Australian MP Andrew Wilkie has gone public with fresh insider allegations of “predatory” behavior by one of the nation’s major video poker (pokies) machine operators.
On Tuesday, Wilkie (pictured) announced he’d obtained compromising info on retail giant Woolworths, which operates around 12,500 pokies through the hundreds of pubs and clubs run by its Australian Leisure and Hospitality Group (ALHG) subsidiary.
Wilkie spoke with two staffers from ALHG pubs who claim they were required to interact with big-spending gamblers in order to glean information on personal habits and interests. The info would be kept on file and shared with staff not just at that venue but across all ALHG properties.
One of these unidentified whistleblowers told Fairfax Media that the idea was to engage these VIP customers in familiar conversation to keep them “gambling for as long as possible.” The whistleblower described the data collection as “profiling” while the customers “think you are having a general chit-chat with them.”
While the idea that a hospitality venue would pay greater attention to its high-value customers seems pretty natural, a more serious allegation involves the pubs doling out free alcohol to keep gamblers at their machines, or as one pub’s staff briefing sheet put it: “smashing out the drinks to keep everyone in the room.”
The same sheet includes the instruction that, in order to meet the pub’s weekly target, “we need to be out on the floor really pushing drinks – it’s tax time so people will have more money to spend … do whatever you have to do to keep people in the room.”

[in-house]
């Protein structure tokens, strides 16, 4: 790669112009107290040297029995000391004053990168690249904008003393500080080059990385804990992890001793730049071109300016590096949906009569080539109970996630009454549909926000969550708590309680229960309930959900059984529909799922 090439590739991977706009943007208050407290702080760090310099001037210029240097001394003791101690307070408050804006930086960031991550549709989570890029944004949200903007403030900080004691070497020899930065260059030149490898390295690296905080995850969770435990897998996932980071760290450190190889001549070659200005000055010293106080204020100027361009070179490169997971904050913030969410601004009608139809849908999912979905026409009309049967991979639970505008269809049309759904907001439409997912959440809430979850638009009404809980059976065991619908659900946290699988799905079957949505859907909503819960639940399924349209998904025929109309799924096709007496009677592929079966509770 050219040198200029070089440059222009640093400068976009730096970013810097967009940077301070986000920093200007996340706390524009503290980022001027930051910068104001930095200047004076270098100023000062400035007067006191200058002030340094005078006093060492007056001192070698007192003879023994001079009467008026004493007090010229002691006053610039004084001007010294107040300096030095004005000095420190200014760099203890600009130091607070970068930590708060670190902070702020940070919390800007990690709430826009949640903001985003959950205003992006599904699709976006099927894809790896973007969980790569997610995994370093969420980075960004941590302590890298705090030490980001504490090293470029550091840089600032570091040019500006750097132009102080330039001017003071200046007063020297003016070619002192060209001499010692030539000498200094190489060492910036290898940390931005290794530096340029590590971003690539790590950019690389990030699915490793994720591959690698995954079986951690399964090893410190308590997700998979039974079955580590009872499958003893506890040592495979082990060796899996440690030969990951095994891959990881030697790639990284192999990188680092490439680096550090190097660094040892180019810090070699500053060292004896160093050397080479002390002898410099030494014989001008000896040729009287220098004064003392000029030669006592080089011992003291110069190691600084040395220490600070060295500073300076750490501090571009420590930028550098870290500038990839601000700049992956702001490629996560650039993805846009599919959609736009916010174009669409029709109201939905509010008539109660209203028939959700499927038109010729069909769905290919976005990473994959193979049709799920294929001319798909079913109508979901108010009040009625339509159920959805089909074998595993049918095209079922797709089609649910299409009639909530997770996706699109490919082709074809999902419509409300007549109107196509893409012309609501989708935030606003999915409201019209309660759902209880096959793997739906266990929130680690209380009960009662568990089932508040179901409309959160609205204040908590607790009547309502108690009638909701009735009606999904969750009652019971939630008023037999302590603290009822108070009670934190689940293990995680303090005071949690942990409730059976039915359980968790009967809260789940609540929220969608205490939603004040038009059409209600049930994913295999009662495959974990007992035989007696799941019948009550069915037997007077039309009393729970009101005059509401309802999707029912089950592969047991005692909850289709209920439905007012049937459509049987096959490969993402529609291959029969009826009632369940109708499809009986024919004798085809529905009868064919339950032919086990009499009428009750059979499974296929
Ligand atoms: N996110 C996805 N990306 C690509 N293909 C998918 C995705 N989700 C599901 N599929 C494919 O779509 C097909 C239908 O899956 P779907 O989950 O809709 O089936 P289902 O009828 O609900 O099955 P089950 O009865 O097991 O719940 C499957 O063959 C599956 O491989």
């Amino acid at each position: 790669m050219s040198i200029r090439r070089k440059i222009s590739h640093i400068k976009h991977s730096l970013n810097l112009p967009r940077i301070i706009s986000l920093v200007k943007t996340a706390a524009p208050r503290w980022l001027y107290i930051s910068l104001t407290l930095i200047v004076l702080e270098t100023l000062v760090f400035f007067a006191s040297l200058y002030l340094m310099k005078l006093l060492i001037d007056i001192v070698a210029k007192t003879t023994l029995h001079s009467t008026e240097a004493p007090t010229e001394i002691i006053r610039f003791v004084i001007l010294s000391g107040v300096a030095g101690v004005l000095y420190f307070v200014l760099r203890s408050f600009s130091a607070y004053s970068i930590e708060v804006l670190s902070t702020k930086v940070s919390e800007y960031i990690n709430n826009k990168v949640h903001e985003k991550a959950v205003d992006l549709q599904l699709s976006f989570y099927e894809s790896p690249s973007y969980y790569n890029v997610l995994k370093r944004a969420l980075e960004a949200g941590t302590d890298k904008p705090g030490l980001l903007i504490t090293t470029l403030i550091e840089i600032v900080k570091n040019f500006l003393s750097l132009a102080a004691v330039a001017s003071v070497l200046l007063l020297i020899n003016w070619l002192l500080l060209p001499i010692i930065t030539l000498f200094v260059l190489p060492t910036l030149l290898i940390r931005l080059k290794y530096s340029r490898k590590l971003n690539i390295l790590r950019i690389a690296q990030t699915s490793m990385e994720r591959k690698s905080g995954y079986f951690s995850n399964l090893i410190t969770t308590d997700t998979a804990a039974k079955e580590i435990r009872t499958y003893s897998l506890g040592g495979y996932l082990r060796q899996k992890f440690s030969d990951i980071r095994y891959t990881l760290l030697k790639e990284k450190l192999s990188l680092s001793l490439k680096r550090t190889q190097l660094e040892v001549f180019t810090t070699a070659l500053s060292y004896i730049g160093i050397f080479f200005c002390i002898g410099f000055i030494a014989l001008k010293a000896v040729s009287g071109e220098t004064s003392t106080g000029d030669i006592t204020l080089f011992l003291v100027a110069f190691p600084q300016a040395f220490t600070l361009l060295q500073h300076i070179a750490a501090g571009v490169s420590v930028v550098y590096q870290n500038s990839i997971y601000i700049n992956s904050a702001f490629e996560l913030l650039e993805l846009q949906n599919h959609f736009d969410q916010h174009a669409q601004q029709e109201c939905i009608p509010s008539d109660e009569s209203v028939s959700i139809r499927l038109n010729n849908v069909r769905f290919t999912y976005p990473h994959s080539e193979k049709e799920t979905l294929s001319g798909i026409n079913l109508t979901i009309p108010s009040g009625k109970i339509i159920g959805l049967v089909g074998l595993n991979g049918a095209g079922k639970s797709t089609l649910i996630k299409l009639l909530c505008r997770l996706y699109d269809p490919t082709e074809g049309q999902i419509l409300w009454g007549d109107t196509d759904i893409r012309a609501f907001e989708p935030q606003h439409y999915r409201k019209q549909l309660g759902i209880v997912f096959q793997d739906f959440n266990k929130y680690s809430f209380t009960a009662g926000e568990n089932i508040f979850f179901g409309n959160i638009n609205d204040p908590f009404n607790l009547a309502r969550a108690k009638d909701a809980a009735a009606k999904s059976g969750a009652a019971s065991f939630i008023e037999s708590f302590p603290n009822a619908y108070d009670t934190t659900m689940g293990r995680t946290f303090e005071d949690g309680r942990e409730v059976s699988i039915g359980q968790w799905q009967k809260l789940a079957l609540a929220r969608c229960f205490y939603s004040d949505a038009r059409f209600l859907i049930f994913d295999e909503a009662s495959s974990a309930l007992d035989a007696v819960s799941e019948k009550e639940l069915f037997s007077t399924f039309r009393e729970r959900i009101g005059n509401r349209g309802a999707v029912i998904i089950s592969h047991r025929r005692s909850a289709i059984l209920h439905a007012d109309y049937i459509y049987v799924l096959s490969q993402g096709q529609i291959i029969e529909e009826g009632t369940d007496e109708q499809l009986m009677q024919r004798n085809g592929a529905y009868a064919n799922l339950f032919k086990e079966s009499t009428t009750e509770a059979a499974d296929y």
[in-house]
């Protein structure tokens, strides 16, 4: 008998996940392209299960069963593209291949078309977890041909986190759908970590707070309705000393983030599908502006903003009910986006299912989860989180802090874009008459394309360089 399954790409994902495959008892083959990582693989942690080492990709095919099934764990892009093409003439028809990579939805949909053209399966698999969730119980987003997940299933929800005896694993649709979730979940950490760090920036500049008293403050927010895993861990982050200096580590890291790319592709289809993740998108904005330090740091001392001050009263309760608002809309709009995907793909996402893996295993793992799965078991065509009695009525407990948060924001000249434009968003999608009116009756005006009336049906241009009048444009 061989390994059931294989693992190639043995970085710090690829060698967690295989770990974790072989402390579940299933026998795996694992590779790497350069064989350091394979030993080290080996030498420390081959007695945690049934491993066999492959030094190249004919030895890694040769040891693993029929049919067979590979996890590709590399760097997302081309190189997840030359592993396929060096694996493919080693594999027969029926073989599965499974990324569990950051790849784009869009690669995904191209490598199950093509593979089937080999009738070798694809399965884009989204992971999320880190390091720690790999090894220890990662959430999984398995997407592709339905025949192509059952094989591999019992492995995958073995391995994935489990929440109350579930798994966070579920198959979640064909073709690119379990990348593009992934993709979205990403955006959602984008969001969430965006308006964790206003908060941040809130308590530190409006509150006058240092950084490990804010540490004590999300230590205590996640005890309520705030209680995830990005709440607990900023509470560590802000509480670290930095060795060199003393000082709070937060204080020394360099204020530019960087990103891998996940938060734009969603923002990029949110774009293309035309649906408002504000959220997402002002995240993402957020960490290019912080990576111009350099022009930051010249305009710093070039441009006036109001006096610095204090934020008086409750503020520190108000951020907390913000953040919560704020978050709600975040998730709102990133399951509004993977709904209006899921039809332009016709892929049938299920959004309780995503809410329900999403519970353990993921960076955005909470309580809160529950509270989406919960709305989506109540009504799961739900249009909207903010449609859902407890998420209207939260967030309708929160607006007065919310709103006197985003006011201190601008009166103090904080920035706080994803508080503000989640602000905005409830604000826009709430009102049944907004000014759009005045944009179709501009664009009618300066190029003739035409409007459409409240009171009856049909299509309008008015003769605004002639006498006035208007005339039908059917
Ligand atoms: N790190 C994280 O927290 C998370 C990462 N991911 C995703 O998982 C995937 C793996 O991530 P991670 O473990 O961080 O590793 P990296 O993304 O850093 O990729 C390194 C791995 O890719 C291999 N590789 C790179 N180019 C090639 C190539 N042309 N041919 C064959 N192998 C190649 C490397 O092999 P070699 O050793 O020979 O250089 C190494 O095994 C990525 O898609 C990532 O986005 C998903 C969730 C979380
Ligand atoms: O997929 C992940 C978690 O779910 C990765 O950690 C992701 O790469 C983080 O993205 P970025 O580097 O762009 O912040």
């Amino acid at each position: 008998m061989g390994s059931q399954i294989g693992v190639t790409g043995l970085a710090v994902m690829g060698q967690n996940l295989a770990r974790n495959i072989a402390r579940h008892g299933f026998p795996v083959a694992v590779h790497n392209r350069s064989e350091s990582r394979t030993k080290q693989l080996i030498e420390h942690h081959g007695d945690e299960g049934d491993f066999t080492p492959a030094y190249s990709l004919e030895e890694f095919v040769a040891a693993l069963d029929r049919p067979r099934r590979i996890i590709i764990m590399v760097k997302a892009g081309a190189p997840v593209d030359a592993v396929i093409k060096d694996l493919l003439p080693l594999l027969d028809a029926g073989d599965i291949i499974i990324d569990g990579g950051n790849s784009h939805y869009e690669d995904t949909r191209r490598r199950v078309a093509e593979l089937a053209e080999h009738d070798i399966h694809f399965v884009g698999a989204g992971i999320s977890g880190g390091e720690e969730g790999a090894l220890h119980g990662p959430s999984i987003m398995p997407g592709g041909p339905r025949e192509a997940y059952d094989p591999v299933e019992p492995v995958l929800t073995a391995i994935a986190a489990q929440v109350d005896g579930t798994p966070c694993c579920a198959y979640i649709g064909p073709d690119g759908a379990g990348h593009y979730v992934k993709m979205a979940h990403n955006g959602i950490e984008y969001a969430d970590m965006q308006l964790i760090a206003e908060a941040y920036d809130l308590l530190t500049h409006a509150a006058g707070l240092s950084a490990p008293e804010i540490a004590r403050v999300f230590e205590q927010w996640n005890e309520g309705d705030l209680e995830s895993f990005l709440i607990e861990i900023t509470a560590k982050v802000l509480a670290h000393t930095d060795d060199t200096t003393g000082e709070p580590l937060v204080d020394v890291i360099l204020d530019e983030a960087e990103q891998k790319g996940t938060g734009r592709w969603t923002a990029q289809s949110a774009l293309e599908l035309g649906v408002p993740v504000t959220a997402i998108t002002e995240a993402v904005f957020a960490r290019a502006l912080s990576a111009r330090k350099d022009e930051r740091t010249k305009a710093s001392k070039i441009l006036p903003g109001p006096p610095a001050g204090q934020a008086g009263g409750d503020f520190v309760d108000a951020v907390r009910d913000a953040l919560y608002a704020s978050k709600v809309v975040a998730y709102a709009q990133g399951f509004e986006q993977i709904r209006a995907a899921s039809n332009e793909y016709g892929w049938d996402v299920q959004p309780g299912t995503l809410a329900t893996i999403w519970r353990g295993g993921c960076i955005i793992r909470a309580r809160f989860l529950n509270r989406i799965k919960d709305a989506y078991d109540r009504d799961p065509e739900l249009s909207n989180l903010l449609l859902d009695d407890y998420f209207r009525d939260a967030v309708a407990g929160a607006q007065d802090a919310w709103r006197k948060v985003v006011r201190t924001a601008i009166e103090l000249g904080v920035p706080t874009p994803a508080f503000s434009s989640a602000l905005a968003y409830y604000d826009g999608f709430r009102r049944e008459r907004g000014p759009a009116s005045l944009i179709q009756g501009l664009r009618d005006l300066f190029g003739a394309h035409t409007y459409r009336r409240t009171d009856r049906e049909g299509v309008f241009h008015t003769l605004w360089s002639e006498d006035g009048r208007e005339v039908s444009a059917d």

An ALHG spokesperson told Fairfax that the company had launched an investigation into the allegations, while saying that the company took its “responsibilities in providing responsible service of gaming and alcohol seriously.”
Wilkie plans to offer further excoriation of Woolworths when parliament opens on Wednesday. Wilkie will reportedly say the whistleblowers’ claims showed “a complete lack of corporate responsibility” by Woolworths, and that “no company has the right to engage in behavior designed to increase addiction.”
Last October, Wilkie targeted casino operator Crown Resorts for allegedly tampering with pokies to get around betting limits and to enable prohibited autoplay. Crown denied the allegations and dared Wilkie to make his accusations outside parliament, where he wouldn’t be protected by parliamentary privilege.
The government ultimately blocked Wilkie from making further allegations against Crown, saying parliamentary privilege wasn’t a cover for spreading “slanderous or defamatory” material.